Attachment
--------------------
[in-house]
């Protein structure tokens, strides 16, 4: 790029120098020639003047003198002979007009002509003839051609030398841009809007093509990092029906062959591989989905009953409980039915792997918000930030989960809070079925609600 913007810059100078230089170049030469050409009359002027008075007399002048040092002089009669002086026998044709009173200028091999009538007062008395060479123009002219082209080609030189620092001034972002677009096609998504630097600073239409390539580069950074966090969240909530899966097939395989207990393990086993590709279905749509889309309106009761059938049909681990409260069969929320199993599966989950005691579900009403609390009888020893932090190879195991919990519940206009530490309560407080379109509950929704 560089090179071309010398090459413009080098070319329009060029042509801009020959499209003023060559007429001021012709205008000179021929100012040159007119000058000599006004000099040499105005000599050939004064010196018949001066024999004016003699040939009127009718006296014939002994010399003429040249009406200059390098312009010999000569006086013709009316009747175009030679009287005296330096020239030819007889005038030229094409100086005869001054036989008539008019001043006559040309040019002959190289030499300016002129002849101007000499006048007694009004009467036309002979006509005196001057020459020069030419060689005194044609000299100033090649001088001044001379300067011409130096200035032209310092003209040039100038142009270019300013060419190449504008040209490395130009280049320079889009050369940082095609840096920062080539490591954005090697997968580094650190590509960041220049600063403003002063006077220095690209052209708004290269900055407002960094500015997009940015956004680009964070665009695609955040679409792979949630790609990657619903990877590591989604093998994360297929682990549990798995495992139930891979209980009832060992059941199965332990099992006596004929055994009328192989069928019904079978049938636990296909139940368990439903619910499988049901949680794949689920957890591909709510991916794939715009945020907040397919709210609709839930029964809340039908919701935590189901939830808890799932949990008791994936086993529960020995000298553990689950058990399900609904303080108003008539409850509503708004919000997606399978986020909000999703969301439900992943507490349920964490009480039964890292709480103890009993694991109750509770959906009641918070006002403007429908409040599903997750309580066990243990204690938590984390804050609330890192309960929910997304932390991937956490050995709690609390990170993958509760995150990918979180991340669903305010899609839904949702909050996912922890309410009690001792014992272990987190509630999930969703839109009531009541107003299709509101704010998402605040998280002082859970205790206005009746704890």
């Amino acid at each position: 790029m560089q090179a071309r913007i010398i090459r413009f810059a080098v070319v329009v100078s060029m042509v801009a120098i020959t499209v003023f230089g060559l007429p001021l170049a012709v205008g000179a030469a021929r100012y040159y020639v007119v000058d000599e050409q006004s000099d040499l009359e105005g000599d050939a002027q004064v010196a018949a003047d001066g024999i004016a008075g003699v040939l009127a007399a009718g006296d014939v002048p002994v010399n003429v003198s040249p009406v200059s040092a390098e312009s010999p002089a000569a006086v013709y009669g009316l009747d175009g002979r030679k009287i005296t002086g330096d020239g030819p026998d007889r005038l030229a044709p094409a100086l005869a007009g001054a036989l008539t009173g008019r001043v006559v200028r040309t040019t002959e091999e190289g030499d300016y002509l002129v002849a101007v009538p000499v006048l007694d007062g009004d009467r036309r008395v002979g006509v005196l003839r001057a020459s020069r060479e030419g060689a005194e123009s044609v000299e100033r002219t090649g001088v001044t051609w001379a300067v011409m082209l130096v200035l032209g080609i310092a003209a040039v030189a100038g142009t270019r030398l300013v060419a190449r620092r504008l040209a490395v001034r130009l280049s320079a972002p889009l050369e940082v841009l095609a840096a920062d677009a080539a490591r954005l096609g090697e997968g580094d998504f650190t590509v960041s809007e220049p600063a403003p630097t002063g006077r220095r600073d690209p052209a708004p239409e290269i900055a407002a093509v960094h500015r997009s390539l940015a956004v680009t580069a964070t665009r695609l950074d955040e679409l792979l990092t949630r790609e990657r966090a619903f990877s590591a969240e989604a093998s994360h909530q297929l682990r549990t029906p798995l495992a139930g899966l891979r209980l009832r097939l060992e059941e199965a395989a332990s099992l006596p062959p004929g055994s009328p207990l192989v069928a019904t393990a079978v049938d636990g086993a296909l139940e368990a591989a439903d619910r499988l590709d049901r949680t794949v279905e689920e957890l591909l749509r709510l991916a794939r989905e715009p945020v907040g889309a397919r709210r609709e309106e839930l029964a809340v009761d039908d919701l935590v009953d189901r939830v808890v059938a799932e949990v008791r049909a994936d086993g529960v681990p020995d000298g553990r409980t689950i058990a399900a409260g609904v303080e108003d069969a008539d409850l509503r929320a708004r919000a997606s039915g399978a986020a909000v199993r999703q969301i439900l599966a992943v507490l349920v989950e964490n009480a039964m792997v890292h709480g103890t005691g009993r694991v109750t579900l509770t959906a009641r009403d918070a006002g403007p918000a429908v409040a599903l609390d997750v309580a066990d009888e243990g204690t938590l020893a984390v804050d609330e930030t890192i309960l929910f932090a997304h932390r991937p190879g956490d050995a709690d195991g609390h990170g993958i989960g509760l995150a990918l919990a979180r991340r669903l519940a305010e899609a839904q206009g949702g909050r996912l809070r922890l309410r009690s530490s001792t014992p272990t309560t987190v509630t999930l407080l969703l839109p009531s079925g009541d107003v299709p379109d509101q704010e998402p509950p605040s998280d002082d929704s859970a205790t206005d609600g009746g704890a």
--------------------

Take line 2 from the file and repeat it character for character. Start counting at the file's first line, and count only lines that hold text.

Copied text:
């Protein structure tokens, strides 16, 4: 790029120098020639003047003198002979007009002509003839051609030398841009809007093509990092029906062959591989989905009953409980039915792997918000930030989960809070079925609600 913007810059100078230089170049030469050409009359002027008075007399002048040092002089009669002086026998044709009173200028091999009538007062008395060479123009002219082209080609030189620092001034972002677009096609998504630097600073239409390539580069950074966090969240909530899966097939395989207990393990086993590709279905749509889309309106009761059938049909681990409260069969929320199993599966989950005691579900009403609390009888020893932090190879195991919990519940206009530490309560407080379109509950929704 560089090179071309010398090459413009080098070319329009060029042509801009020959499209003023060559007429001021012709205008000179021929100012040159007119000058000599006004000099040499105005000599050939004064010196018949001066024999004016003699040939009127009718006296014939002994010399003429040249009406200059390098312009010999000569006086013709009316009747175009030679009287005296330096020239030819007889005038030229094409100086005869001054036989008539008019001043006559040309040019002959190289030499300016002129002849101007000499006048007694009004009467036309002979006509005196001057020459020069030419060689005194044609000299100033090649001088001044001379300067011409130096200035032209310092003209040039100038142009270019300013060419190449504008040209490395130009280049320079889009050369940082095609840096920062080539490591954005090697997968580094650190590509960041220049600063403003002063006077220095690209052209708004290269900055407002960094500015997009940015956004680009964070665009695609955040679409792979949630790609990657619903990877590591989604093998994360297929682990549990798995495992139930891979209980009832060992059941199965332990099992006596004929055994009328192989069928019904079978049938636990296909139940368990439903619910499988049901949680794949689920957890591909709510991916794939715009945020907040397919709210609709839930029964809340039908919701935590189901939830808890799932949990008791994936086993529960020995000298553990689950058990399900609904303080108003008539409850509503708004919000997606399978986020909000999703969301439900992943507490349920964490009480039964890292709480103890009993694991109750509770959906009641918070006002403007429908409040599903997750309580066990243990204690938590984390804050609330890192309960929910997304932390991937956490050995709690609390990170993958509760995150990918979180991340669903305010899609839904949702909050996912922890309410009690001792014992272990987190509630999930969703839109009531009541107003299709509101704010998402605040998280002082859970205790206005009746704890």